Does the ObamaCare individual mandate make contracts unenforceable?
posted at 11:00 am on February 28, 2012 by Ed Morrissey
I must admit that until I heard this argument from the Institute for Justice, I never considered the implications of ObamaCare requiring individuals to sign contracts for insurance coverage. In any other context, signing a contract under threat of force constitutes duress, which negates the contract under centuries-old legal standards. What happens when government applies the threat of force, through fines and presumably an eventual jail sentence for non-compliance? IJ has filed an amicus brief to the Supreme Court asking this very question, and constitutional law professor Elizabeth Price Foley explains that the individual mandate violates the principle of mutual assent:
Constitutional law professor Elizabeth Price Foley, who is the executive director of the Institute’s Florida Chapter and who co-authored IJ’s brief, said, “The individual mandate violates a cardinal rule of contract law—to be enforceable, all agreements must be voluntary. The Framers understood this, and would never have given the federal government the power to force individuals into lifelong contracts of insurance. The Court should not allow the government to exercise this unprecedented and dangerous power.”
As IJ’s brief shows, the principle of mutual assent, under which both parties must consent for a contract to be valid, is a fundamental principle of contract law that was well understood during the Founding era and is still a cornerstone of contract law today. Indeed, contracts entered under duress have long been held to be invalid. Yet the mandate forces individuals to enter into contracts of insurance that would never be valid under this longstanding principle. (For a copy of IJ’s brief, visit: www.ij.org/PPACAbrief.)
If the U.S. Supreme Court fails to strike down the individual mandate, there will be nothing to stop Congress from forcing people into other contracts against their will—employment contracts or union membership, for example. If we still have a constitutional republic in which the federal government’s powers are limited, then the Court should strike down this law.
The Institute for Justice’s brief is the only amicus brief filed with the Court that examines this case in the context of the history of contract law. The brief illustrates how the Supreme Court has recognized the principle of consent in commercial relations in its Commerce Clause and Tenth Amendment cases, and it explains why the U.S. Supreme Court has a key role in acting as a check against this unconstitutional power grab by the federal government.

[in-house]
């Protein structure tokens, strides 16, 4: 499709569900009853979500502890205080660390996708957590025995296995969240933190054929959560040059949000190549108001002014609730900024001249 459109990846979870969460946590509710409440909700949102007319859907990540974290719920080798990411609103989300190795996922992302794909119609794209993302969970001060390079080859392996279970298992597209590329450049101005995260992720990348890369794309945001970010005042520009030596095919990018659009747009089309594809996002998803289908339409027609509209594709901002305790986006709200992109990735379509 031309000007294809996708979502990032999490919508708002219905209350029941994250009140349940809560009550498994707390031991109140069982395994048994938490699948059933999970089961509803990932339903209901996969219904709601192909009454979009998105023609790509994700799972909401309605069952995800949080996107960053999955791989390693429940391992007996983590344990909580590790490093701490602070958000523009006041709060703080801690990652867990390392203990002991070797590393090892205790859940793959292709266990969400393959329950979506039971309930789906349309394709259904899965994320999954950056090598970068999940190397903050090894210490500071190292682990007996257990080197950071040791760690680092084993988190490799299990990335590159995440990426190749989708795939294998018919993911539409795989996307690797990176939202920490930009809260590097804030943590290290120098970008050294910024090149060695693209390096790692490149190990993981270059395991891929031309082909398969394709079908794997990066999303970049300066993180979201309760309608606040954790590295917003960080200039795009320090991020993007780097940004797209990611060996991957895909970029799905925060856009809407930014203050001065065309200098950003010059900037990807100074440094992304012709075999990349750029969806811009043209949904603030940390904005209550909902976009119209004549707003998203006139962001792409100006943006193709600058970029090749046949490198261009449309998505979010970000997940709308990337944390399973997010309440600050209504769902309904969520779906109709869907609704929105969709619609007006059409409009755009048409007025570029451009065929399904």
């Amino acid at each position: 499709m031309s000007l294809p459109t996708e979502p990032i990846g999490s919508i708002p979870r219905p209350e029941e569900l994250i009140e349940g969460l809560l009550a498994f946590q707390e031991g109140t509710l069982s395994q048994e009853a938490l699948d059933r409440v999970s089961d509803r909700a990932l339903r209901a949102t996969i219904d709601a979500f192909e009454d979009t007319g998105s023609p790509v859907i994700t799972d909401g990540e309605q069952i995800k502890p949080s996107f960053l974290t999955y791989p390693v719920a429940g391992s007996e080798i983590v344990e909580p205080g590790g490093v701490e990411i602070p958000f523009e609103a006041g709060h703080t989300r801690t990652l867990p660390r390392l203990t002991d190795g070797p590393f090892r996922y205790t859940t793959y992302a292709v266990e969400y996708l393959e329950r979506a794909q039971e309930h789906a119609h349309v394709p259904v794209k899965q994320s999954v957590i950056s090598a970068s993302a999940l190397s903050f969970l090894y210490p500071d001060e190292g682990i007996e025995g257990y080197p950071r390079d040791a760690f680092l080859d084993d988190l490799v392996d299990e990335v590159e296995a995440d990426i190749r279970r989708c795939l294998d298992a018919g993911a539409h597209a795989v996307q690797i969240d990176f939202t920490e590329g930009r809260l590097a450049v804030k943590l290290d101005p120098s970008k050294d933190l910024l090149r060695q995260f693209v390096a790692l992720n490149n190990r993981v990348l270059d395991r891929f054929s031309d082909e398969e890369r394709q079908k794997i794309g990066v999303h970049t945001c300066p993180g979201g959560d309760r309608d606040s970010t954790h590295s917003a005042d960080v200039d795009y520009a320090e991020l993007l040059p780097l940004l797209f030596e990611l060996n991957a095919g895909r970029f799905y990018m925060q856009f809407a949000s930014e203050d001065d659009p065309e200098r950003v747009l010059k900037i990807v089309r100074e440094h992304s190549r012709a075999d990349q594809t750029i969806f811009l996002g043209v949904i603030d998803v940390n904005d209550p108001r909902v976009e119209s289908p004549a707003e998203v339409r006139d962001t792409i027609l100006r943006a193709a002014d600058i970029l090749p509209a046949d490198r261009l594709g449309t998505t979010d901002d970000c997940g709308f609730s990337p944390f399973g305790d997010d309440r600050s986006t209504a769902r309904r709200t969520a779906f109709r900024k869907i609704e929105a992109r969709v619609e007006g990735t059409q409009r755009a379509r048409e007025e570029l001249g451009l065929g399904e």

Bart Hinkle at the Richmond Times-Dispatch extends the background on the amicus claim:
From Hugo Grotius in the 17th century through William Story in the 19th and up to the present, legal doctrine has held that contracts are not valid unless they are entered into by mutual assent. If one party signs a contract as the result of fraud or under duress, it cannot be valid. But if Congress compels people to buy insurance policies — not as a precondition of exercising a privilege such as driving, but as a consequence of having been born — then, the institute argues, this would undermine centuries of contract law.
Supporters of the Affordable Care Act are apt to say overturning it would amount to judicial activism — that the judiciary ought to defer to the political branches. But the institute’s Clark Neily and Dick Carpenter show in their September study, “Government Unchecked,” that the courts have been, if anything, too deferential. They find that during the past half-century the Supreme Court has struck down only 103 out of the 15,817 laws passed by Congress, and less than one-twentieth of 1 percent of the more than 1 million state laws passed during the same period. In any given year, the Supremes will strike down only three out of every 5,000 laws enacted around the country.
Foley’s point in the video is well taken. If the individual mandate passes muster because duress does not apply when the federal government applies it, then the courts will have given carte blanche to tyranny. Where does that power end? Buying cars certainly implicates interstate commerce; will the government have the power to force us to sign purchase contracts for Chevy Volts? What would be the difference between that and health insurance? Thanks to the bailouts, the government has an enduring stake in GM, and at some point in time every person needs transportation, even if they are perfectly satisfied with riding a bike or hailing a cab now.
Here’s an even more interesting question. If coercion negates these contracts, as it should, then the insurance company won’t be under any obligation to pay for your health care, either. After all, ObamaCare forces them to accept all applicants now, regardless of pre-existing conditions, so they too are under duress. Americans might be buying a lot of vaporware in 2014 if a later court decides to stay on the side of centuries of precedent.
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